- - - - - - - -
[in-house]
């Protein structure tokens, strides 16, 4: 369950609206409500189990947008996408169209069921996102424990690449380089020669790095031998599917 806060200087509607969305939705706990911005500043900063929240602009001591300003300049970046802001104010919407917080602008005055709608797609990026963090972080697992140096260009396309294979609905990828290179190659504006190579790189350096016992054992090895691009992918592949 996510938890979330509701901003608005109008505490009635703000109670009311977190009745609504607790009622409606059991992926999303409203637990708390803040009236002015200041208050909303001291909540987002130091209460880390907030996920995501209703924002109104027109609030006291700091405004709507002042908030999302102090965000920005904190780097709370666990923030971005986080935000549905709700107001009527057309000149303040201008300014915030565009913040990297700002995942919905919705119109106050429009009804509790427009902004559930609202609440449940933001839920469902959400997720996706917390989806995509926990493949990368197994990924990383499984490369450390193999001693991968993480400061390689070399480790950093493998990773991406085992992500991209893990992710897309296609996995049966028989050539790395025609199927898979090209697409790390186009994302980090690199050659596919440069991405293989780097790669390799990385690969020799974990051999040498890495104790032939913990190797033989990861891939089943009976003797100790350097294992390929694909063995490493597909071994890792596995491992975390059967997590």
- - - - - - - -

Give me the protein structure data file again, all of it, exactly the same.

[in-house]
């Protein structure tokens, strides 16, 4: 369950609206409500189990947008996408169209069921996102424990690449380089020669790095031998599917 806060200087509607969305939705706990911005500043900063929240602009001591300003300049970046802001104010919407917080602008005055709608797609990026963090972080697992140096260009396309294979609905990828290179190659504006190579790189350096016992054992090895691009992918592949 996510938890979330509701901003608005109008505490009635703000109670009311977190009745609504607790009622409606059991992926999303409203637990708390803040009236002015200041208050909303001291909540987002130091209460880390907030996920995501209703924002109104027109609030006291700091405004709507002042908030999302102090965000920005904190780097709370666990923030971005986080935000549905709700107001009527057309000149303040201008300014915030565009913040990297700002995942919905919705119109106050429009009804509790427009902004559930609202609440449940933001839920469902959400997720996706917390989806995509926990493949990368197994990924990383499984490369450390193999001693991968993480400061390689070399480790950093493998990773991406085992992500991209893990992710897309296609996995049966028989050539790395025609199927898979090209697409790390186009994302980090690199050659596919440069991405293989780097790669390799990385690969020799974990051999040498890495104790032939913990190797033989990861891939089943009976003797100790350097294992390929694909063995490493597909071994890792596995491992975390059967997590």